RS testing has been extensively validated in patients with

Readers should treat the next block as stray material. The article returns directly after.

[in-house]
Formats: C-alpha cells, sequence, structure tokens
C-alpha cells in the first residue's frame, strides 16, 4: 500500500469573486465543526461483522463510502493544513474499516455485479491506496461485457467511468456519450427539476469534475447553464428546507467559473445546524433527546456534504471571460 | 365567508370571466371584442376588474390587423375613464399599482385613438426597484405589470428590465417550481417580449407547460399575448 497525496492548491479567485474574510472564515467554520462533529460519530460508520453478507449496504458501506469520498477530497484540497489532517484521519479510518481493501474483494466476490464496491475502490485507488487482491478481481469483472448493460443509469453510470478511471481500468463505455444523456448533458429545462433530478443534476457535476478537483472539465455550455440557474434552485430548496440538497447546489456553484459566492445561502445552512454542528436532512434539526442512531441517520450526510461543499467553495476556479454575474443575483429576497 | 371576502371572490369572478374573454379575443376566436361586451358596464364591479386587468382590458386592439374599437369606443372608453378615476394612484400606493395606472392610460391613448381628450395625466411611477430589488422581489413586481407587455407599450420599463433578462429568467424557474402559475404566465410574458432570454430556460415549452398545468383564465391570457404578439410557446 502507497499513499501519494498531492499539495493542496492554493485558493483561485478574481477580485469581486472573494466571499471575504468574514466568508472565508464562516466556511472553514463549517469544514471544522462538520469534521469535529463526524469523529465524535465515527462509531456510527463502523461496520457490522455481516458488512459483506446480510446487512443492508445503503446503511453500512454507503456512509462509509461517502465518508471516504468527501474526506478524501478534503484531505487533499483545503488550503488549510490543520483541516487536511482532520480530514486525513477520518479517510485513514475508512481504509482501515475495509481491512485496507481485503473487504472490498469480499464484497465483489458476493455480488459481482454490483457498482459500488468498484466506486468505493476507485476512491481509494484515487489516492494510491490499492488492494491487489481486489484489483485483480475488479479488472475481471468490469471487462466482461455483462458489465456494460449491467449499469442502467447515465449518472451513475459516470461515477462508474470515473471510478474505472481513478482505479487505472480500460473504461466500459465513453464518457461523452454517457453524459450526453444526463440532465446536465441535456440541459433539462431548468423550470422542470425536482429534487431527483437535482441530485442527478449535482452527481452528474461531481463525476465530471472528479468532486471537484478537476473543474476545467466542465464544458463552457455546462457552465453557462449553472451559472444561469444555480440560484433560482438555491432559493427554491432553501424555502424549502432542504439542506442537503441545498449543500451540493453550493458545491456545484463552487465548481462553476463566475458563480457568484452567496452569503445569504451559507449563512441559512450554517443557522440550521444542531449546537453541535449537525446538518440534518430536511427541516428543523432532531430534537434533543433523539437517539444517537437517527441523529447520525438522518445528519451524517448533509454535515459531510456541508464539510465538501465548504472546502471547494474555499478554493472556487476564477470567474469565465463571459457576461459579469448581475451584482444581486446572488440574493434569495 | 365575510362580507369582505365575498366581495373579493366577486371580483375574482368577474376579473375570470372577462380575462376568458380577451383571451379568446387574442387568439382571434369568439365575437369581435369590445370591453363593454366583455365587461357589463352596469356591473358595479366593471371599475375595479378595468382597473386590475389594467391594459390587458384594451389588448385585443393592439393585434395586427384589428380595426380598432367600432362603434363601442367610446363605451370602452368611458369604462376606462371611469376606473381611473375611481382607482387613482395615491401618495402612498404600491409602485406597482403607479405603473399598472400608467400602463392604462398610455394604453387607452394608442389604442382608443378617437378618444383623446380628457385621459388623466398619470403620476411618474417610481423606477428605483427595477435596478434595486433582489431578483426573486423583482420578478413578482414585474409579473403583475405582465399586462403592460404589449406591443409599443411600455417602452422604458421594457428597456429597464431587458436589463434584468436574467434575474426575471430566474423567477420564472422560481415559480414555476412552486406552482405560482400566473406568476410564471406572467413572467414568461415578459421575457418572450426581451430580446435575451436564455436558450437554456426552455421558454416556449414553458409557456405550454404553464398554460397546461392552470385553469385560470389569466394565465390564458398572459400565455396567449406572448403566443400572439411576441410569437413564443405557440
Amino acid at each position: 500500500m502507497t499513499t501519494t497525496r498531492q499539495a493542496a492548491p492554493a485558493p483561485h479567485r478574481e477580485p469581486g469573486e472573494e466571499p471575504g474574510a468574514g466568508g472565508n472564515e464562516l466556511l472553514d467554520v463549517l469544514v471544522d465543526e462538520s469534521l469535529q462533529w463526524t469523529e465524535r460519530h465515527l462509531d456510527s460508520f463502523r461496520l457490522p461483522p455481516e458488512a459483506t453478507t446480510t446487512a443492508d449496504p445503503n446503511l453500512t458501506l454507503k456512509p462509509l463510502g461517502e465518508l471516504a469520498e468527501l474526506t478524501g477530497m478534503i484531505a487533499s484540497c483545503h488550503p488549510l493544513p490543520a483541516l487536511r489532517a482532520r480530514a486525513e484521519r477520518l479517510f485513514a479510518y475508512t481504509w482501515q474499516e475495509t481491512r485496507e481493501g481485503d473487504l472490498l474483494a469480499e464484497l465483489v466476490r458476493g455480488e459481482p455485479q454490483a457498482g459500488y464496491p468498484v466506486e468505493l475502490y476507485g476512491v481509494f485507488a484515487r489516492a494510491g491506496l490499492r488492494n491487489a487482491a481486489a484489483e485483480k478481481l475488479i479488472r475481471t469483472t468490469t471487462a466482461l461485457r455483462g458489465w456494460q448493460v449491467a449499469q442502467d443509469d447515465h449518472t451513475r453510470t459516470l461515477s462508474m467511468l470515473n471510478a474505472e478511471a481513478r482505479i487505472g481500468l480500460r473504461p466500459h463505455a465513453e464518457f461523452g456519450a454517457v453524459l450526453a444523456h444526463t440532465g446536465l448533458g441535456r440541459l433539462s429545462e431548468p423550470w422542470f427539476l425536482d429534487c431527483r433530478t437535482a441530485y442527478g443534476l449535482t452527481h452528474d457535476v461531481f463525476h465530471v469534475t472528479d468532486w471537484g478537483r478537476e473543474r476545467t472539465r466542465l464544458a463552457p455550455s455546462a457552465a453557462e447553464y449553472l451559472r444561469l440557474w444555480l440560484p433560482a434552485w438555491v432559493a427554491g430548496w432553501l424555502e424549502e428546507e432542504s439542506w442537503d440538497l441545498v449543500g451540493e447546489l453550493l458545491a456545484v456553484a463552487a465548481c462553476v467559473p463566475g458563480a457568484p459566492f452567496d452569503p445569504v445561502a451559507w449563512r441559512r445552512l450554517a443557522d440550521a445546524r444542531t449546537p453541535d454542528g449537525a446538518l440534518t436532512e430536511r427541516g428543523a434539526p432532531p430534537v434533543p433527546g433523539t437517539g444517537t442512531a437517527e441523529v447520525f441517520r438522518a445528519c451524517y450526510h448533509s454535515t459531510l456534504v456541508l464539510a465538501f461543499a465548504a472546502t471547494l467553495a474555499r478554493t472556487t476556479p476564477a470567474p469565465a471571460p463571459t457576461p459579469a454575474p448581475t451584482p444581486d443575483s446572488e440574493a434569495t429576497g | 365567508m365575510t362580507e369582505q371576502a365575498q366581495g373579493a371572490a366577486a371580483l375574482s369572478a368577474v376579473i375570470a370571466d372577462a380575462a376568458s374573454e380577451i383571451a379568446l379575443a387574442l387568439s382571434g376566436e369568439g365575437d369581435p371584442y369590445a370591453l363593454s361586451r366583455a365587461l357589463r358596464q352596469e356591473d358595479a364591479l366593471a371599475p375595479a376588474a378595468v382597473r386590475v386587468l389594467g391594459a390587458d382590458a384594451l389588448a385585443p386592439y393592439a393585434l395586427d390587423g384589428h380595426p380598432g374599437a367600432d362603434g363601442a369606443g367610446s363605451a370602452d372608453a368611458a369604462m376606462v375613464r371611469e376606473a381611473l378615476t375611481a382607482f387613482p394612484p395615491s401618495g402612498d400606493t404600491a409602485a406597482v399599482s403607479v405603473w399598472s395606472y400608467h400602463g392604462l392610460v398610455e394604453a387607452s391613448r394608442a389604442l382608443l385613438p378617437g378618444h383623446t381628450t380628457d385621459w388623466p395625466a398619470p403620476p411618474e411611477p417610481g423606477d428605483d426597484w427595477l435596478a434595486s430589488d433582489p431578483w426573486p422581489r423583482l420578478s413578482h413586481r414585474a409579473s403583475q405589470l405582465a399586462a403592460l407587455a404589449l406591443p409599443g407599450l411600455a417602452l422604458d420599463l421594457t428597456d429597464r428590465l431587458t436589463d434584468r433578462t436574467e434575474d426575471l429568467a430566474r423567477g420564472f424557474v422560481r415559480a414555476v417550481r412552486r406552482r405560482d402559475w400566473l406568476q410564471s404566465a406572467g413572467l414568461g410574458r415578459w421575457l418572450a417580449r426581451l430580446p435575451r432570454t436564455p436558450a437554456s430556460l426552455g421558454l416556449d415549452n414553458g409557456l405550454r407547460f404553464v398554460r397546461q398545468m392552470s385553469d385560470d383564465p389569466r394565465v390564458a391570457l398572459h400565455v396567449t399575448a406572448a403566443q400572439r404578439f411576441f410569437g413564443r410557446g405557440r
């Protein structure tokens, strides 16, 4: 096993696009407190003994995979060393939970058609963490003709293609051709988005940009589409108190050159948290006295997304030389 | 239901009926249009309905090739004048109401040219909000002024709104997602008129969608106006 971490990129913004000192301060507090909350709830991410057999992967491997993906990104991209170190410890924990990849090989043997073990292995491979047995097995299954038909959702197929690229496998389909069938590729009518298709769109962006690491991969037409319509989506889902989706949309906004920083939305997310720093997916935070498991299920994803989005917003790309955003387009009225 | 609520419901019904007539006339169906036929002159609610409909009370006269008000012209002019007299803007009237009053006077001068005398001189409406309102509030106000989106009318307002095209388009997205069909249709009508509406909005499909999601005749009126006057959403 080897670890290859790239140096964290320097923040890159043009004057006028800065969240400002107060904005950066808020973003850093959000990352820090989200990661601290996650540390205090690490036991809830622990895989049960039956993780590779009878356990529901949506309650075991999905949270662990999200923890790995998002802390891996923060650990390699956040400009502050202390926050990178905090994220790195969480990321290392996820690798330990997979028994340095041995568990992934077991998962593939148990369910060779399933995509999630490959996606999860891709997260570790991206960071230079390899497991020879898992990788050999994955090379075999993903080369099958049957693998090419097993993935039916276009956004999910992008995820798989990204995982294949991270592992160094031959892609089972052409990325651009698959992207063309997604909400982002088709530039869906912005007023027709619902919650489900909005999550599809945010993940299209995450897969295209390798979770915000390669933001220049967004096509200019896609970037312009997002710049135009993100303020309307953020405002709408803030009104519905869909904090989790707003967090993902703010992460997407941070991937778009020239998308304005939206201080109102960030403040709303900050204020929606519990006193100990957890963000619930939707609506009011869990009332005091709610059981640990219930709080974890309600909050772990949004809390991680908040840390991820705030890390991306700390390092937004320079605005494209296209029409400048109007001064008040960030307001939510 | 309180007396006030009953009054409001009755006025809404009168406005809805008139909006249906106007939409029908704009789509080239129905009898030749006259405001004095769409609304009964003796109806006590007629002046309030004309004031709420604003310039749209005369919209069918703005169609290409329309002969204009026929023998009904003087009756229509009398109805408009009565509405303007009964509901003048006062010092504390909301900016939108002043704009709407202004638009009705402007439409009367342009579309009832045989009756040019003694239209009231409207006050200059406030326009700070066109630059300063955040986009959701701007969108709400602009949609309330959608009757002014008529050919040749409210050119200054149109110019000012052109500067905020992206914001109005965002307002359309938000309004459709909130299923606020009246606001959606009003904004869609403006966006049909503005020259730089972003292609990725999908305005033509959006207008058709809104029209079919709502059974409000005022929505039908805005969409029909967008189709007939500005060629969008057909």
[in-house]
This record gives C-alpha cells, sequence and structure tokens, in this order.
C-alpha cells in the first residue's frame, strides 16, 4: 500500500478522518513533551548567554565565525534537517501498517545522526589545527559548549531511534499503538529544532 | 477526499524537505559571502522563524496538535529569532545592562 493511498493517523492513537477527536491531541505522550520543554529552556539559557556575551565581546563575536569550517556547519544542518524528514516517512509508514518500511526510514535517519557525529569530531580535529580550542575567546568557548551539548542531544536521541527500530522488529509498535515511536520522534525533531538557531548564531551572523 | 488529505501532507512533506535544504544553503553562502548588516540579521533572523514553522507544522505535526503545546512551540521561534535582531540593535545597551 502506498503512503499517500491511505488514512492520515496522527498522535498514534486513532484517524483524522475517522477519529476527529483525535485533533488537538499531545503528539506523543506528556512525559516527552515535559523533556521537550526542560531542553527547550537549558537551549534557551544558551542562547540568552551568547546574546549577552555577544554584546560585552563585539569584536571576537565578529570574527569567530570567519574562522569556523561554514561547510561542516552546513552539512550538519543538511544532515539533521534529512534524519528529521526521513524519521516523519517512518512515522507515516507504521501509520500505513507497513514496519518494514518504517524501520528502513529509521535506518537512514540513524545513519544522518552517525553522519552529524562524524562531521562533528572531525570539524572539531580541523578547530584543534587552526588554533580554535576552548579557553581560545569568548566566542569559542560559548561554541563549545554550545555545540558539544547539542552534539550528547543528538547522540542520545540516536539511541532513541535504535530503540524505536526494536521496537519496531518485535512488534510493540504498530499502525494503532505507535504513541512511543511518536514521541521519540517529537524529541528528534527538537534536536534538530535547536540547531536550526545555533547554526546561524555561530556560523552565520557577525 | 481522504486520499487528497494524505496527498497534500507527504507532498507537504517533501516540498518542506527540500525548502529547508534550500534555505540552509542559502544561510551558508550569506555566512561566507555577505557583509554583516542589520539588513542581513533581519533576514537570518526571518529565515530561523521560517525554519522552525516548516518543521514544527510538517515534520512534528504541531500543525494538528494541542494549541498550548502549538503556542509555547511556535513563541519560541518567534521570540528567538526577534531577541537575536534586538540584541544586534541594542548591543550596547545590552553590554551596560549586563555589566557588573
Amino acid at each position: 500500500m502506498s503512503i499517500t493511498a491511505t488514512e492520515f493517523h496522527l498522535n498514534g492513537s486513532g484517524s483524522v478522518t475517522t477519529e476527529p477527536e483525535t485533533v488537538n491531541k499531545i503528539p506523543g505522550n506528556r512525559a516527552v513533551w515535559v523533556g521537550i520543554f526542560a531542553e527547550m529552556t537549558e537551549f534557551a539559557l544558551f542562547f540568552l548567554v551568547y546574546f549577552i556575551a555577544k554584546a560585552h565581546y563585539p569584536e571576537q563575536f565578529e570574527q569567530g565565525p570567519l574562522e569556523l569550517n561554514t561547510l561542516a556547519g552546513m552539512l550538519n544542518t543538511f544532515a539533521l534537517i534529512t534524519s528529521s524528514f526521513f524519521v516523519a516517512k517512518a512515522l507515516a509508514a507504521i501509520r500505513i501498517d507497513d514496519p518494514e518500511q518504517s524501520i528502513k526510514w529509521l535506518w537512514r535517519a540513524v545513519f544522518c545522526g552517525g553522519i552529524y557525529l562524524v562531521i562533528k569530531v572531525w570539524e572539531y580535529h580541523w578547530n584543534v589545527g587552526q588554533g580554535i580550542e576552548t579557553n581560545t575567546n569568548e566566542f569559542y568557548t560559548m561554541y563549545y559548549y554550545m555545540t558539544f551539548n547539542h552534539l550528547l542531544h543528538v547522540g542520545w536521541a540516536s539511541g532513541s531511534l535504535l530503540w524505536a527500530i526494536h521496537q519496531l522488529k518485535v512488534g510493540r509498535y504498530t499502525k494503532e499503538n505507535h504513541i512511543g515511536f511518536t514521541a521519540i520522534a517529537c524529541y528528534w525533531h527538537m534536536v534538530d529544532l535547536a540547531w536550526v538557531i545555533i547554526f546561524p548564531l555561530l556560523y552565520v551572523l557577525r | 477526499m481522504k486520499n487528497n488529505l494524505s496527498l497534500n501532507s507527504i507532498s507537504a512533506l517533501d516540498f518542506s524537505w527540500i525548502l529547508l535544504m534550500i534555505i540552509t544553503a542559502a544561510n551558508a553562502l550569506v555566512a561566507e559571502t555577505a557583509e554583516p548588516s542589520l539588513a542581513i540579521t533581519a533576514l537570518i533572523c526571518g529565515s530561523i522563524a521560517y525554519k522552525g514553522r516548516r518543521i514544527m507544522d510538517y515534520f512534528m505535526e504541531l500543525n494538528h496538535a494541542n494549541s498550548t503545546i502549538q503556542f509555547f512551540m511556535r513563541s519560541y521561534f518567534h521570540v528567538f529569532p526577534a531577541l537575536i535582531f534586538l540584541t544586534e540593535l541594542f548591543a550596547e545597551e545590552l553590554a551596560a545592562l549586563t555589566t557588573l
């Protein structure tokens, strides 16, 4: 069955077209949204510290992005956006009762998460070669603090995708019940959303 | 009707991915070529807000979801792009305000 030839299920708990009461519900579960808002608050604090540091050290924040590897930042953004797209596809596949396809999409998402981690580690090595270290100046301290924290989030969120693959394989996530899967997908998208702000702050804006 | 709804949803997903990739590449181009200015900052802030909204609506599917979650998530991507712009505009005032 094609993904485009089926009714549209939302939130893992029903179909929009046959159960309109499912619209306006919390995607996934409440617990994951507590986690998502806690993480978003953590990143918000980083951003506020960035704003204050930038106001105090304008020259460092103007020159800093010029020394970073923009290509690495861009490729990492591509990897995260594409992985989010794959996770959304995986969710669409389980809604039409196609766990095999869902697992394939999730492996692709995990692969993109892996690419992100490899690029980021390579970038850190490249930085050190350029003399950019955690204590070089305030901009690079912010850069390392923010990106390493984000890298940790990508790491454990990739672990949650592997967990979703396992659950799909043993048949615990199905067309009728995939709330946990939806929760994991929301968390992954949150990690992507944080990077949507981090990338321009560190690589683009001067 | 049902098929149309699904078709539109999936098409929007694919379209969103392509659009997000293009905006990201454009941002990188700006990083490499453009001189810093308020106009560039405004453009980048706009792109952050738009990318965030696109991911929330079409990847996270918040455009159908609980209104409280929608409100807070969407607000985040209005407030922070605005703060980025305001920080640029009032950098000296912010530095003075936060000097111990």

RS testing has been extensively validated in patients with early stage, ER+, HER2− patients. TAILORx, a randomized controlled trial to evaluate the role of adjuvant chemotherapy by RS, found no recurrence or survival benefit to the addition of chemotherapy to endocrine therapy in patients with intermediate or low scores. However, this study and previous studies focused on patients with HER2− breast cancer. In the initial validation study of RS testing by Paik et all, HER2+ and HER2− patients were included. The study found a statistically insignificant greater proportion of patients with distant recurrence at 10 years among patients with HER2+ tumors versus those without. However, on multivariate analysis, which included ER, PR, and HER2 status, RS was the only significant predictor of distant recurrence. Subsequent studies of RS have thus only focused on the HER2− population, and clinically patients with HER2+ breast cancer receive HER2-targeted therapy in addition to chemotherapy. Current NCCN and American Society of Clinical Oncology guidelines recommend the use of RS testing in select patients with early stage, ER+ HER2− breast cancer, but not in patients with HER2+ breast cancer.8, 15 As patients with HER2+ tumors have a more aggressive disease and carry a worse prognosis, they are believed to derive a greater benefit from HER2-directed therapy and chemotherapy; therefore, RS testing is not recommended in this cohort. Nonetheless, we saw that approximately 5% of the patients in the United States with ER+, HER2+ breast cancer underwent RS testing. Use of RS testing occurred more frequently in elderly patients, and thus may be an attempt to find patients with a low or intermediate score in order to forego chemotherapy, as seen by the decreased rates of chemotherapy use in these populations. Using genomic testing to further characterize risk Fmoc-His(Boc)-OH.CHA mg and assist with treatment decisions was similarly studied in the MINDACT (Microarray in Node negative Disease may Avoid ChemoTherapy) trial. The MINDACT study, which evaluated the use of the 70-gene signature test in patients with early stage breast cancer, compared clinical versus genomic risk stratification. Patients with discordant risk stratifications were randomized to treatment by either their clinical or genomic risk stratification. Survival without distant metastases was 94.7% among all high clinical risk but low genomic risk patients who were randomized to no chemotherapy, which was comparable to that of those who received chemotherapy. Although the study included mostly patients with ER+, HER2− breast cancer, pioneer community did include 501 women with ER+, HER2+ disease. Of these 501 patients, 211 were found to have low genomic risk by the 70-gene assay. Furthermore, the study found much lower use of chemotherapy when using genomic stratification. Taken together, the use of genomic testing in patients classically deemed high risk may be able to spare some patients adjuvant chemotherapy without detrimental oncologic outcomes; however, these results cannot specifically be extrapolated to the subgroup of ER+, HER2+ patients. Among the tested HER2+ patients in our study, 17% received a high-risk score, 49% intermediate-risk, and 34% low-risk by the TAILORx cutoffs. In a review of the SEER database of patients with stage I to III, ER+ HER2− patients, Kizy et al reported the RS distributions using TAILORx cutoffs were; high-risk, 14%; intermediate-risk, 60%; and low-risk, 26%. In the TAILORx trial of HER2− patients, 14% of patients had a high-risk RS, 69% of patients had an intermediate RS, and 17% of patients had a low-risk RS. In our present study of HER2+ patients, the proportion of patients categorized as high-risk was slightly higher than reported in HER2− patients, but the majority of tested patients were still low and intermediate risk. We found increased utilization of chemotherapy among patients who had high-risk RS compared to those with a low- or intermediate-risk RS. In fact, most patients with HER2+ breast cancer with either low- or intermediate-risk RS did not receive chemotherapy. Previous studies have shown that clinician’s use of chemotherapy is correlated with and impacted by RS.18, 19, 20, 21, 22, 23 Although the use of chemotherapy between those not tested and those who received a high-risk RS was comparable, there was a sizable decrease in chemotherapy use among those with low- and intermediate-risk scores. Thus, despite current guidelines, receipt of a low or intermediate RS score in HER2+ patients appears to correlate with a decreased use of chemotherapy.